Airline Merger Lawsuit Opens With Trial Date Tug-of-WarBy
The first big fight in the government’s lawsuit to stop American and US Airways from merging is a battle over when to hold a trial. The airlines have suggested Nov. 12. The Justice Department considers March 3 a fine date, allowing ample time for the court to evaluate “harm and any asserted benefits flowing from the merger.”
On Wednesday, the airlines informed U.S. District Judge Colleen Kollar-Kotelly of the “impasse” over a suitable trial date and warned that a March trial could put the merger at risk of collapsing. The case is the first big legal test for airline industry consolidation after several years when U.S. regulators stood aside as Delta Air Lines acquired Northwest, United merged with Continental, and Southwest bought AirTran.
The airlines are hoping to get the lawsuit into a federal court and resolved as quickly as possible, with American’s exit from bankruptcy contingent on the outcome. American has said its current reorganization plan to combine with the smaller airline—already approved by creditors—is the only path forward that it’s contemplating. The Justice Department, which considers the combination to be anticompetitive and harmful to U.S. air travelers, is in no apparent rush to adjudicate the matter.
“Defendants’ attempt to rush this matter to a trial on the merits in fewer than 75 days … creates the very real risk that a challenge to a $14 billion merger—in dollar terms one of the largest merger challenges ever adjudicated—will be resolved on less than an appropriate record,” the Justice Department wrote in a filing yesterday. The government lawyers prefer a “trial-ready date” that allows four months for discovery and depositions, a month for experts to file their reports, and a month for pretrial motions and briefs.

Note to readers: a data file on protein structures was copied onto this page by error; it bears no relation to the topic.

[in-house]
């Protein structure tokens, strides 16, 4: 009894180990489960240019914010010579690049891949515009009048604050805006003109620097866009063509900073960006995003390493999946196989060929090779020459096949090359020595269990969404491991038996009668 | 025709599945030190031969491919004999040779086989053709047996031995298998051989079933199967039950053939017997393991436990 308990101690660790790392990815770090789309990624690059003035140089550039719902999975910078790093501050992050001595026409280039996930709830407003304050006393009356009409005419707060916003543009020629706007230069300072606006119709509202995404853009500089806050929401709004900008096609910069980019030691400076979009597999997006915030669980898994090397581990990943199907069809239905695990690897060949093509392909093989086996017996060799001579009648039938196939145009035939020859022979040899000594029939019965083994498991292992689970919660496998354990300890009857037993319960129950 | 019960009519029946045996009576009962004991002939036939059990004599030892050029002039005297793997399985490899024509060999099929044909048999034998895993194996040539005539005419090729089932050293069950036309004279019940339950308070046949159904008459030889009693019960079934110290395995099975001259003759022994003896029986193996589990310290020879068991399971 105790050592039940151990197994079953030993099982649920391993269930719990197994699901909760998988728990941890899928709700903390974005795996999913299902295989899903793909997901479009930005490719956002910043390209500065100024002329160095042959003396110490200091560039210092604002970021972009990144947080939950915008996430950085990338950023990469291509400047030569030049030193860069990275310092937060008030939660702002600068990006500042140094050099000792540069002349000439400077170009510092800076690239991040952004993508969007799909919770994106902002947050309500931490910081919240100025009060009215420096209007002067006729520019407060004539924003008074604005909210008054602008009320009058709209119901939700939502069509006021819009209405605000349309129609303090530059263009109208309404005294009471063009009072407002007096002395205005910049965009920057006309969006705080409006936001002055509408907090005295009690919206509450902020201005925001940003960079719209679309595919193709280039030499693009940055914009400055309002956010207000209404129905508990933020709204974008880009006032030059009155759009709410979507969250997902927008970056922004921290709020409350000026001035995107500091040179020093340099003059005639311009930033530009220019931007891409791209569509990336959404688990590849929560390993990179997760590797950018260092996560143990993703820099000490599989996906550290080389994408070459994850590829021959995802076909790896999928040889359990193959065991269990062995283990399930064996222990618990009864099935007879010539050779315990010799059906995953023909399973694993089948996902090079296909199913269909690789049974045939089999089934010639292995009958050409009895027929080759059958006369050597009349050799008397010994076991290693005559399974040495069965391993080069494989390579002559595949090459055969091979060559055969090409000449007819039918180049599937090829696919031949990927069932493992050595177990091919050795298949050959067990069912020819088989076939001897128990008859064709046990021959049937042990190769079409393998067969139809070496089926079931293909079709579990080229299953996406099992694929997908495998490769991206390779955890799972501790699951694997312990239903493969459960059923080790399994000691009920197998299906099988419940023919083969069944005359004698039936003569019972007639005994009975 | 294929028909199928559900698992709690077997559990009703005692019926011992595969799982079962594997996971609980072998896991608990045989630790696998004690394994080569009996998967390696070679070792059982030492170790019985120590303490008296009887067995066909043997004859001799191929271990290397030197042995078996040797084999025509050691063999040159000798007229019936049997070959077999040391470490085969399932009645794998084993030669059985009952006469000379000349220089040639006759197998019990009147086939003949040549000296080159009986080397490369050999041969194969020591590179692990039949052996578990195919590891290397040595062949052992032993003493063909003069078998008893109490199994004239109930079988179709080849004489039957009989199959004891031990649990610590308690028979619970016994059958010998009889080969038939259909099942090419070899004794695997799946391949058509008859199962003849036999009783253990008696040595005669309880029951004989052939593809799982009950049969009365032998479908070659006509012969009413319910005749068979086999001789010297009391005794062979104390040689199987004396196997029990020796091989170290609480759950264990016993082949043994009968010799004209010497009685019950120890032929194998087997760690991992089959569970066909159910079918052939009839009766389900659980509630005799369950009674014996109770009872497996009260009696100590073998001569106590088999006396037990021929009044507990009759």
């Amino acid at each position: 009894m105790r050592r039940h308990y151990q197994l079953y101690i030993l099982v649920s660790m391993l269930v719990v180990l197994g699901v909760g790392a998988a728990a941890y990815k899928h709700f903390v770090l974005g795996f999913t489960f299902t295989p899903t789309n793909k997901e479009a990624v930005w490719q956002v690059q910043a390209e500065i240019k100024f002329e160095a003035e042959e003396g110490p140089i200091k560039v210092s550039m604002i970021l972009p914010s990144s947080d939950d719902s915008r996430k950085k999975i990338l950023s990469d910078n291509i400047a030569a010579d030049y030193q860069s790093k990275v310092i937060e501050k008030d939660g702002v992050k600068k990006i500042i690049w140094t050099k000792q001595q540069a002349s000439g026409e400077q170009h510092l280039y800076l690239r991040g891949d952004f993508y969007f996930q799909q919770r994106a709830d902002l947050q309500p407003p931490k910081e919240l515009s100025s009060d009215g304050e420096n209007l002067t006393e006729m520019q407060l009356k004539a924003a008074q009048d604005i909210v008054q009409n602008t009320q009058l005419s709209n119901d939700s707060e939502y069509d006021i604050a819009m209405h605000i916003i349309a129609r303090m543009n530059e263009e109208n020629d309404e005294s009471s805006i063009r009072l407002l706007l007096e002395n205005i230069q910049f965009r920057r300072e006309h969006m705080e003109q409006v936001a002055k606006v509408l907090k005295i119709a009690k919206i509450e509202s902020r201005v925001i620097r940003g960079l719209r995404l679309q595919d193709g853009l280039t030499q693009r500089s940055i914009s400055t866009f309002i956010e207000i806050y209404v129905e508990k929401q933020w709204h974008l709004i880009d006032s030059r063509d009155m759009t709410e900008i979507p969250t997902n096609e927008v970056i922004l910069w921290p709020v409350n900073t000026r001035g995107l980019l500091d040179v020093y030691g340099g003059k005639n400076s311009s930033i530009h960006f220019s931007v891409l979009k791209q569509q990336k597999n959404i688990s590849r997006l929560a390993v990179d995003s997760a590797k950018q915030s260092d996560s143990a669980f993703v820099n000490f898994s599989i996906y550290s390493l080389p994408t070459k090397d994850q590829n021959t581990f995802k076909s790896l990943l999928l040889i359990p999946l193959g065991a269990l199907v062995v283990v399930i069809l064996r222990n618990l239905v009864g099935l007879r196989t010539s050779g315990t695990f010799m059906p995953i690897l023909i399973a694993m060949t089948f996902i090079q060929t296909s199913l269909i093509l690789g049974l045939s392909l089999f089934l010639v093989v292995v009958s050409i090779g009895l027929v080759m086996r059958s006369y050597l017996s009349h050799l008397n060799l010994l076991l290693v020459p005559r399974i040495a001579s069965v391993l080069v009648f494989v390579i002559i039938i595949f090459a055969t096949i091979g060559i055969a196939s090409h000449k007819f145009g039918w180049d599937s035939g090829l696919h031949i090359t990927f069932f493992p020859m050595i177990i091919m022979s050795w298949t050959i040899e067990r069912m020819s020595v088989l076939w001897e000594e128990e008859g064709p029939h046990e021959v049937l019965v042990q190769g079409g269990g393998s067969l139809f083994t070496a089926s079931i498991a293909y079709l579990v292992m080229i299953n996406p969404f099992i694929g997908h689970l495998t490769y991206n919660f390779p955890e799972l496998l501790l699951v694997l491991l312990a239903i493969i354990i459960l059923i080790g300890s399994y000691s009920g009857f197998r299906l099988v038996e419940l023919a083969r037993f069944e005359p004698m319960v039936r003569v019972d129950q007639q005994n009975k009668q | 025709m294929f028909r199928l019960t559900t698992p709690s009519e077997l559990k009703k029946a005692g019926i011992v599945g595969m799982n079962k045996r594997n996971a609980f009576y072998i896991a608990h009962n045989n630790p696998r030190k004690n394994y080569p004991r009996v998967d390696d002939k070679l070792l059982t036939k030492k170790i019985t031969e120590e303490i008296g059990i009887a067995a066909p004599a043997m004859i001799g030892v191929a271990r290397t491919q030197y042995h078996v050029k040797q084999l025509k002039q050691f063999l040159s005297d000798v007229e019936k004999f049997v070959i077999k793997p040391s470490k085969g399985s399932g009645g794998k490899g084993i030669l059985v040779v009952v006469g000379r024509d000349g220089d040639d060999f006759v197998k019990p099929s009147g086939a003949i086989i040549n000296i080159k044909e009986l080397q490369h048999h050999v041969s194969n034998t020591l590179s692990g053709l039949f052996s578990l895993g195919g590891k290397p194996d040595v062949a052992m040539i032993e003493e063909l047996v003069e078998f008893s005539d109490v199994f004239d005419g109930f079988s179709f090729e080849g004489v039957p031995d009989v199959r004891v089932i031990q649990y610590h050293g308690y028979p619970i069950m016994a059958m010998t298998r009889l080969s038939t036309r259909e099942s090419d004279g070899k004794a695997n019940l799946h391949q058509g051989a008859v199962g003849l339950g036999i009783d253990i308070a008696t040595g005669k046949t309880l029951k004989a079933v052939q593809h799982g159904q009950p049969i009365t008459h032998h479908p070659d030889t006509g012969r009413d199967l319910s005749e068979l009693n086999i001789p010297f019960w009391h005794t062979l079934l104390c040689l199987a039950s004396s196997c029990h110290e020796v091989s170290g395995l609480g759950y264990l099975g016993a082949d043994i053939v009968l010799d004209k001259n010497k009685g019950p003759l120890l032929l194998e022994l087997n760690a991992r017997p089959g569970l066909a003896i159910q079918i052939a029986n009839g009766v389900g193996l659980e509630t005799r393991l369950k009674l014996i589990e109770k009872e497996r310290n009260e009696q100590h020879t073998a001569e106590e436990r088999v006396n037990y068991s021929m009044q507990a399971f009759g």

In a joint statement yesterday, the airlines called the March 3 date “entirely unreasonable” and described the government’s 16-month investigation of the merger as “already twice as long as its typical review.” The companies also say the government’s go-slow approach is causing financial harm to American’s creditors, shareholders, and employees as the Chapter 11 case lingers.
Judge Kollar-Kotelly has scheduled a hearing for Friday to hash out a potential trial date. She has a drug-trafficking trial scheduled for Jan. 14 that could last two months, and she doesn’t want the airline case interfering.